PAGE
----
One of the most dangerous investment plays for value-oriented investors is an apparently cheap stock of a company that is seeing a serious and significant reordering of its business and industry. That covers for-profit education company Apollo Group (Nasdaq:APOL) rather well, and I admit that I got sucked into what looked like a low valuation combined with a quality company built to last. The stock is down almost one-third since my late January optimism, and though the long-term outlook for the company is still solid, it's clear that this story is going to take time to work.

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Fiscal Third Quarter Results Aren't all That Strong
While Apollo Group did surpass analyst expectations for its fiscal third quarter, that doesn't mean the results was strong. Revenue fell 8.5% and the company saw a double-digit decline in enrollment (down 13%) and an 8% reported decline in new starts (while underlying new starts were down about 5%).

Profitability was also much lower. Apollo Group is increasing its spending on student advisory and career counseling services, and instructional/advisory costs increased almost 3% from last year despite the lower enrollment figures. That pushed gross margin down four and a half points, while operating income fell by one-third.

SEE: Zooming In On Net Operating Income

GE Data not Likely to Matter Much
The Department of Education released its gainful employment (GE) data early Tuesday morning, and the data seems broadly positive for the sector. Education Management (Nasdaq:EDMC) has already pointed to what it believes are errors in the data (inaccurately low debt levels), and it's probable that analysts and companies are going to find additional objections. That said, for companies like DeVry (NYSE:DV), Education Management and ITT Educational Services (NYSE:ESI), the data is at least a "no bad news is good news" situation.

For Apollo, the data doesn't really matter all that much. Analysts expected the company would be in good shape, and it looks like there was only one problematic program out of the 100 or so that was part of the evaluation.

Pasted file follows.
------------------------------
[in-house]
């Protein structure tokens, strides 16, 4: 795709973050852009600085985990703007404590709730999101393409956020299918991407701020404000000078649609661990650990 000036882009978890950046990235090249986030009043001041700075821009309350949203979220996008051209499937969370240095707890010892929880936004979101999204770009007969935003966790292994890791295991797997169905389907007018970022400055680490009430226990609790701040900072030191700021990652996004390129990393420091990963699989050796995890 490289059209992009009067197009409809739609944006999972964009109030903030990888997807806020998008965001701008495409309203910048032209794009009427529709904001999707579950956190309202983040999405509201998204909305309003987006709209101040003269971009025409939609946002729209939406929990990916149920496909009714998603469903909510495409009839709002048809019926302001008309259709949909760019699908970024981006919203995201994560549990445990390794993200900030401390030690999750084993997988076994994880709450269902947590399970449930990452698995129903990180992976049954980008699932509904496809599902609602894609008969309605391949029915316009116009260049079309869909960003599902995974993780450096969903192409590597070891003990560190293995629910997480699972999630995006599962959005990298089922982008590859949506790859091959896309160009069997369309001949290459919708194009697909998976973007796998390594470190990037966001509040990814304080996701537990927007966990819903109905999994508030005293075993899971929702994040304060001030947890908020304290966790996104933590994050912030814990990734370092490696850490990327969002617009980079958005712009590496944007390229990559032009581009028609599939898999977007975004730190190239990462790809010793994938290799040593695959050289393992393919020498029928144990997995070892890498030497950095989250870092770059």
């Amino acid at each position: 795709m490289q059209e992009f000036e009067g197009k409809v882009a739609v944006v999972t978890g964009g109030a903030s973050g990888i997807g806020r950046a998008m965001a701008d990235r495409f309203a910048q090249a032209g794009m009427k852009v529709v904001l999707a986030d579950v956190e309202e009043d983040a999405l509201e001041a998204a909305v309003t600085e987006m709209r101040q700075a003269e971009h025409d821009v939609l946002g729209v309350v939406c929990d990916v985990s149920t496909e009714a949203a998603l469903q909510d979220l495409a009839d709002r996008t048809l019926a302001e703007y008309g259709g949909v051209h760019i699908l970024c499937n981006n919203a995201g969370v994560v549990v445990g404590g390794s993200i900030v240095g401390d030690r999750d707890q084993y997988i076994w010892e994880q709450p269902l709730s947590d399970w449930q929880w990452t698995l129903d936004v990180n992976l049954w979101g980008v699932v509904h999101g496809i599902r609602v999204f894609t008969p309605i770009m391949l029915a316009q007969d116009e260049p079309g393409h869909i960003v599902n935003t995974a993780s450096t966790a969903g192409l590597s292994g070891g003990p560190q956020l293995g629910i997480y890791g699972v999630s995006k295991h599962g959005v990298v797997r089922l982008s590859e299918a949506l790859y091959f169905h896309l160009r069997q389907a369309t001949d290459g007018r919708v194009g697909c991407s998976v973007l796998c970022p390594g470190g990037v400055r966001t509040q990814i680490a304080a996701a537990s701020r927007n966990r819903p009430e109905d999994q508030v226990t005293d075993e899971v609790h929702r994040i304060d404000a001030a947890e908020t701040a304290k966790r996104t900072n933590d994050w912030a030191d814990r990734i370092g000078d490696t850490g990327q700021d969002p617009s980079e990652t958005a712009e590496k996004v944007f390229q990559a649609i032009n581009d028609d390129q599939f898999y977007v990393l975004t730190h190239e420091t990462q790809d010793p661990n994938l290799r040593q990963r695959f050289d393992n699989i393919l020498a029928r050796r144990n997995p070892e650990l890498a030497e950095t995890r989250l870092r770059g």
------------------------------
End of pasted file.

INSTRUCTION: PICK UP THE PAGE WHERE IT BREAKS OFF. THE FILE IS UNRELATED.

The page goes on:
When will the Growth Return?
Clearly there has been a big shift in the for-profit education industry. While some may point to the scandal and kerfuffle over poor graduation, employment and debt repayment rates (which spurred a widely-publicized government investigation), I don't know if many prospective students paid close attention to that.

What I do think is relevant is the high unemployment rate, the resistance of some banks to issue student loans and the growing skepticism about the value of for-profit degrees. Unemployment may offer up the time to take classes, but it takes away income and also the confidence that investments in career development are worthwhile. Moreover, I suspect that a lot of for-profit education is undertaken with an eye towards promotion and improved earnings potential as opposed to finding a job.

Whatever the case, enrollment rates are not good in the industry. That could play well for American Public Education (Nasdaq:APEI) with its orientation towards the military and its low tuition costs, and perhaps Grand Canyon Education (Nasdaq:LOPE) with its greater focus on nursing and healthcare (which has seen lower job loss in the recession). I'll also be curious to see how this works out for Universal Technical Institute (NYSE:UTI); this stock is not well-liked by sell-side analysts and analysts have been coming down, but I wonder if a company that skews younger will do better.

SEE: Student Loans: Loan Repayment

The Bottom Line
The boom in for-profit education is certainly past, and it remains to be seen whether the industry will yet need to go through a wringing-out process where companies close up shop or pursue survival-by-merger strategies. Certainly there is no shortage of programs and providers out there.

I still believe that Apollo Group will be one of the survivors, but its status as the largest company may make sector-leading growth more difficult. Improving employment and worker confidence would help enrollment, but it looks like 2012 is going to be another year of readjustment and reestablishing expectations for the "new normal."

These shares still look cheap, but then they did 15 points ago as well. Certainly these are not shares for the risk-averse, but even low single-digit free cash flow growth would suggest that these shares offer above-average potential over the long term.

At the time of writing, Stephen Simpson did not own shares in any of the companies mentioned in this article.

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